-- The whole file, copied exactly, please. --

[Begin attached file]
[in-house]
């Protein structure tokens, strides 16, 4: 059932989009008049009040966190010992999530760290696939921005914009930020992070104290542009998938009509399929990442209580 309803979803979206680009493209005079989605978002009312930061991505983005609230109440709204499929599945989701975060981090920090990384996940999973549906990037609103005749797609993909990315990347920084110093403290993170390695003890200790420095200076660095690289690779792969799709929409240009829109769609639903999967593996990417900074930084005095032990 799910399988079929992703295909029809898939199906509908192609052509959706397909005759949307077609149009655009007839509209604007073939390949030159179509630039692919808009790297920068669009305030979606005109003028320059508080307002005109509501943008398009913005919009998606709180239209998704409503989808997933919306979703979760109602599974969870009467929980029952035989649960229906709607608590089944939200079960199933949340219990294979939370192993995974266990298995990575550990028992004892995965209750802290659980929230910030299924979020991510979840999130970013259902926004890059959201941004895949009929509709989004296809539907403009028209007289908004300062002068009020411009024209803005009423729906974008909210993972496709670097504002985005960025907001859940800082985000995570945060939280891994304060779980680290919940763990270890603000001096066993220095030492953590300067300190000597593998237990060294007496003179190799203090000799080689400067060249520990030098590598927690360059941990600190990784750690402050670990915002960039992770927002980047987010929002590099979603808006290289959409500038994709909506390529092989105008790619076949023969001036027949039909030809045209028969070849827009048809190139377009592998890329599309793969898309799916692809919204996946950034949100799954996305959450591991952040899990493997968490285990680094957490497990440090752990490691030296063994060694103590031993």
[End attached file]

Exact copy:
[in-house]
């Protein structure tokens, strides 16, 4: 059932989009008049009040966190010992999530760290696939921005914009930020992070104290542009998938009509399929990442209580 309803979803979206680009493209005079989605978002009312930061991505983005609230109440709204499929599945989701975060981090920090990384996940999973549906990037609103005749797609993909990315990347920084110093403290993170390695003890200790420095200076660095690289690779792969799709929409240009829109769609639903999967593996990417900074930084005095032990 799910399988079929992703295909029809898939199906509908192609052509959706397909005759949307077609149009655009007839509209604007073939390949030159179509630039692919808009790297920068669009305030979606005109003028320059508080307002005109509501943008398009913005919009998606709180239209998704409503989808997933919306979703979760109602599974969870009467929980029952035989649960229906709607608590089944939200079960199933949340219990294979939370192993995974266990298995990575550990028992004892995965209750802290659980929230910030299924979020991510979840999130970013259902926004890059959201941004895949009929509709989004296809539907403009028209007289908004300062002068009020411009024209803005009423729906974008909210993972496709670097504002985005960025907001859940800082985000995570945060939280891994304060779980680290919940763990270890603000001096066993220095030492953590300067300190000597593998237990060294007496003179190799203090000799080689400067060249520990030098590598927690360059941990600190990784750690402050670990915002960039992770927002980047987010929002590099979603808006290289959409500038994709909506390529092989105008790619076949023969001036027949039909030809045209028969070849827009048809190139377009592998890329599309793969898309799916692809919204996946950034949100799954996305959450591991952040899990493997968490285990680094957490497990440090752990490691030296063994060694103590031993």